‘Ant-Man’ feels like missed opportunity

One thumbs up for

One thumbs up for “Ant-Man,” maybe. Two thumbs up? Not quite.

If Marvel was going to try something outside-the-box with one of its properties, Ant-Man was the perfect opportunity.

Ant-Man is a weird premise, a cat-burglar-turned-Robin-Hood in a suit that shrinks and expands him at will and allows him to communicate with and control his fellow ants from the natural world. Marvel hired Edgar Wright (Shaun of the Dead, Scott Pilgrim vs. the World), a guy who knows a little something about making ensemble films with weird characters, to write and direct. Joss Whedon (The Avengers, Buffy the Vampire Slayer) called Wright’s Ant-Man┬ástory “the best script Marvel ever had.” Star Paul Rudd knows comedy and is just as comfortable going broad as he is trying something a bit more out there. Plus, there was no pressure for Ant-Man to be a huge hit. It didn’t have the budget or the starpower of The Avengers and its related solo films, and the Ant-Man character wasn’t nearly as high profile when compared to Marvel players such as Captain America or the Hulk, meaning not only less pressure regarding box office, but also reduced concerns about viewers’ expectations for both the character and the film.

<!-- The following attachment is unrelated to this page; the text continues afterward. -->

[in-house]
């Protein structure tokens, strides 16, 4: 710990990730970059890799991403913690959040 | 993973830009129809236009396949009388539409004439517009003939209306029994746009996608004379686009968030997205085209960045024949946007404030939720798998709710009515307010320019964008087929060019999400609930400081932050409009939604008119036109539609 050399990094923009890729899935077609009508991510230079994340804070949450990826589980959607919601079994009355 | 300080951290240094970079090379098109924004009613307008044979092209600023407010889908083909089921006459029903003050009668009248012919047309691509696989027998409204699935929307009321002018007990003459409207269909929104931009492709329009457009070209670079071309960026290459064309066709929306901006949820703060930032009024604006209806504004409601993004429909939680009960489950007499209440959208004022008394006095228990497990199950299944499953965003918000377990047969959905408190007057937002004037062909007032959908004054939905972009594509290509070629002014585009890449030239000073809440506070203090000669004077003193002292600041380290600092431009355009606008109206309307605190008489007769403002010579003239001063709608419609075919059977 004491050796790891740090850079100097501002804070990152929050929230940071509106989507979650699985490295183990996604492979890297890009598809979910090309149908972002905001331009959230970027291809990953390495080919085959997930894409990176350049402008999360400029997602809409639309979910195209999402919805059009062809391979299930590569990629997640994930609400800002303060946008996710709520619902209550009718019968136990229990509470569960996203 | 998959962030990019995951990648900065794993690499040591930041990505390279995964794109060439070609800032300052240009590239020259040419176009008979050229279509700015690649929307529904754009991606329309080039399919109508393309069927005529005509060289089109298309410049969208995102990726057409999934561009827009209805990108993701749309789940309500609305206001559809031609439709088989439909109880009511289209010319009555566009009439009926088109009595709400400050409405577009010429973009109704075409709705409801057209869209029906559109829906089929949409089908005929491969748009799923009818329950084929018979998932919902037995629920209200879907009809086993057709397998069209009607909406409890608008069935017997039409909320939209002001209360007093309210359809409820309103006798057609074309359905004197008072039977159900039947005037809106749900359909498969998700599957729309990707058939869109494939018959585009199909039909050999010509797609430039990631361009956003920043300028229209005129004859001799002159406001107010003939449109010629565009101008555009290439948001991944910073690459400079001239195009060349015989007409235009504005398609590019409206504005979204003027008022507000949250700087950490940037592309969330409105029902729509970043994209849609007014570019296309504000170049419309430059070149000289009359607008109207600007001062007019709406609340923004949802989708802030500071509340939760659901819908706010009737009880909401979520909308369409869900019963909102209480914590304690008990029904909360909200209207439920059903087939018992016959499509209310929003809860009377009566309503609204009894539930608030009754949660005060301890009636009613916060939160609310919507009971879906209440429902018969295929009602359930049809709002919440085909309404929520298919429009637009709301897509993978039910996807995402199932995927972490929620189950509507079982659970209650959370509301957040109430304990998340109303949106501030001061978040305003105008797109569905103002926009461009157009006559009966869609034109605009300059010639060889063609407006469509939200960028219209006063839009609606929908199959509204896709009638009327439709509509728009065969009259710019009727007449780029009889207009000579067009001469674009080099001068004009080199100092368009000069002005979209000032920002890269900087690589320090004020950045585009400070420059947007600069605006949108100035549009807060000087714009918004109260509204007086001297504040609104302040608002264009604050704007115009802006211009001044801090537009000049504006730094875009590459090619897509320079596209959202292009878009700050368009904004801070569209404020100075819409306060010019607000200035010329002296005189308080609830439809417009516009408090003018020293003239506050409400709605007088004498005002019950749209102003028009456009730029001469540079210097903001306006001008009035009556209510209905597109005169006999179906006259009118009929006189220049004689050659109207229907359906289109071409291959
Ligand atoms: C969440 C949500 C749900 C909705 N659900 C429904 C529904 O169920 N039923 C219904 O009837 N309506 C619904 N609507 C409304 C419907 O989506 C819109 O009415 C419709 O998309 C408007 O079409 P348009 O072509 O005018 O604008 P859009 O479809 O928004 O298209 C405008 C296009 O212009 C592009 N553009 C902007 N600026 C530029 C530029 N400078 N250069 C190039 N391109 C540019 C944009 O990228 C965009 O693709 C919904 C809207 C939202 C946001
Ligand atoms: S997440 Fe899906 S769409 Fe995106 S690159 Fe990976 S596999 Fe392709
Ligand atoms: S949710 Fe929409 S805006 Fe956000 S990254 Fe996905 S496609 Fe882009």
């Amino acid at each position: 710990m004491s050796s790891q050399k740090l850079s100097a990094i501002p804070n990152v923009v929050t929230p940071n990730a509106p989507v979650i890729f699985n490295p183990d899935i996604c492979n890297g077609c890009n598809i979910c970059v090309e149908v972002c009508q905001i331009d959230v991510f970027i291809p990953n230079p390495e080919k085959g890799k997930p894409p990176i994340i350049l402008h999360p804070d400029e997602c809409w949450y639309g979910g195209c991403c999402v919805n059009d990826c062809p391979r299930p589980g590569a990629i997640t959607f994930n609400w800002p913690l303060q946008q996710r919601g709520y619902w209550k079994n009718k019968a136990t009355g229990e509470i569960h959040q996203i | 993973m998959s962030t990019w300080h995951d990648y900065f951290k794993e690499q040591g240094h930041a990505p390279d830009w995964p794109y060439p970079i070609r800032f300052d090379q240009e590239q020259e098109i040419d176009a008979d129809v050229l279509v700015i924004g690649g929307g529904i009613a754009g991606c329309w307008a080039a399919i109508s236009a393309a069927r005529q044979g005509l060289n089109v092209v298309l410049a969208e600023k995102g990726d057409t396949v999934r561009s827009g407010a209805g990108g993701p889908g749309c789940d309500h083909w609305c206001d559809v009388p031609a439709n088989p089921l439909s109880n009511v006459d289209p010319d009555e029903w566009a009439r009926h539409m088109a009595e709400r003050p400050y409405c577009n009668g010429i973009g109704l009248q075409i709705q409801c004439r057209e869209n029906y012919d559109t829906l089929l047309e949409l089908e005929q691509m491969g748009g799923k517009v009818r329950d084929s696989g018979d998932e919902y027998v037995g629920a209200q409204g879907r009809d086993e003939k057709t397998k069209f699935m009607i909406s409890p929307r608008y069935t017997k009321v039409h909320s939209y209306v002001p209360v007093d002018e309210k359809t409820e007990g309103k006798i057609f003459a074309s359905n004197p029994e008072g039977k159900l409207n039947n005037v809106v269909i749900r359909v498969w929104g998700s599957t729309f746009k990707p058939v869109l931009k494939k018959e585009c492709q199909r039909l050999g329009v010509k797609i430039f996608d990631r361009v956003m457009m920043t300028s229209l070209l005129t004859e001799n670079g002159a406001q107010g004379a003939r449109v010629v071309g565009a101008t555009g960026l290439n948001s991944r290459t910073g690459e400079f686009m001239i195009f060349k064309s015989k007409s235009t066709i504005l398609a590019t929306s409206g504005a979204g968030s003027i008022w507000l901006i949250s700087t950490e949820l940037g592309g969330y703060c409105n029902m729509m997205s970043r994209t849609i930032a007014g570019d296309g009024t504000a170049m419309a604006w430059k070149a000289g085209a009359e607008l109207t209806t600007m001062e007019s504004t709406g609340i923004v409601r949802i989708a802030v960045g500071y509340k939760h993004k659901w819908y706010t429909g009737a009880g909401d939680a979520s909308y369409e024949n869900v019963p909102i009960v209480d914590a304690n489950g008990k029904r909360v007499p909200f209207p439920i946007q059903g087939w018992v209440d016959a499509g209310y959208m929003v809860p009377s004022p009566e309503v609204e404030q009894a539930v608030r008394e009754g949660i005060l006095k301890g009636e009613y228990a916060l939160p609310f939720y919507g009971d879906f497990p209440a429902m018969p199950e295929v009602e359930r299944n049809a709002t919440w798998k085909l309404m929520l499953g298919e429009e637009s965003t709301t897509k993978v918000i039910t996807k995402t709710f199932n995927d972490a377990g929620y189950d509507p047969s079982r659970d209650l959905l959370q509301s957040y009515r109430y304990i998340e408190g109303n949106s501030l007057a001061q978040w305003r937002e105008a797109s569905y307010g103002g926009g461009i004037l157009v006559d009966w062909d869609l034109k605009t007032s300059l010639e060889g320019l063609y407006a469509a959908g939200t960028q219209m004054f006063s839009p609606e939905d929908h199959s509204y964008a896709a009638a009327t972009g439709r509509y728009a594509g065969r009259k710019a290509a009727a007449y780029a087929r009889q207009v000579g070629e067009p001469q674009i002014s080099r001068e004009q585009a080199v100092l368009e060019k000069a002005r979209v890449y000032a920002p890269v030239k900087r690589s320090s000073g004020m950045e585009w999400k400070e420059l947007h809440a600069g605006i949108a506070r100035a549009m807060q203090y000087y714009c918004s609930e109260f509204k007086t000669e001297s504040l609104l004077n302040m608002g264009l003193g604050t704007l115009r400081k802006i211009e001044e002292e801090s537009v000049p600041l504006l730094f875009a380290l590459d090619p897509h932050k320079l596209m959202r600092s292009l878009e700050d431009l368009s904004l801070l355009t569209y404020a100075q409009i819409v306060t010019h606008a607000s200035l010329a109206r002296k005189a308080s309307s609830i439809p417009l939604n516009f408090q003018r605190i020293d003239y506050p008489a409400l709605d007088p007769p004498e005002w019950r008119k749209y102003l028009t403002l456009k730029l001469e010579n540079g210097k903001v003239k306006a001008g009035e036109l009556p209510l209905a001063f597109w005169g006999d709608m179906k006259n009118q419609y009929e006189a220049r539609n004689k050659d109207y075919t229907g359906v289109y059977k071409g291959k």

But given the opportunity to change it up a little bit, Marvel stuck to its well-worn script. Wright was fired/left/whatever, and the powers that be brought in Adam McKay, the man behind the camera for films such as Anchorman and Talladega Nights. And that’s kind of what you get with his Ant-Man. Rudd’s criminal sidekicks – played hilariously by Michael Pena, David Dasmalchian and, of all people, rapper T.I. – are the equivalent the of Ron Burgundy’s Channel 4 crew. Evangeline Lilly’s Hope is a reeled in Veronica Corningstone, Michael Douglas suffices in the role of the Channel 4 news producer played by Frank Willard and Corey Stole’s Yellowjacket baddie is significantly less scary than Vince Vaughn’s Wes Mantooth.

OK, I’m pushing it with those last few comparisons. You get my point. Ant-Man isn’t bad, and in some ways – a Marvel film where no big city was destroyed! – it can stand toe-to-toe with the rest of the Avengers’ universe. I just get the feeling it could have been much, much better.

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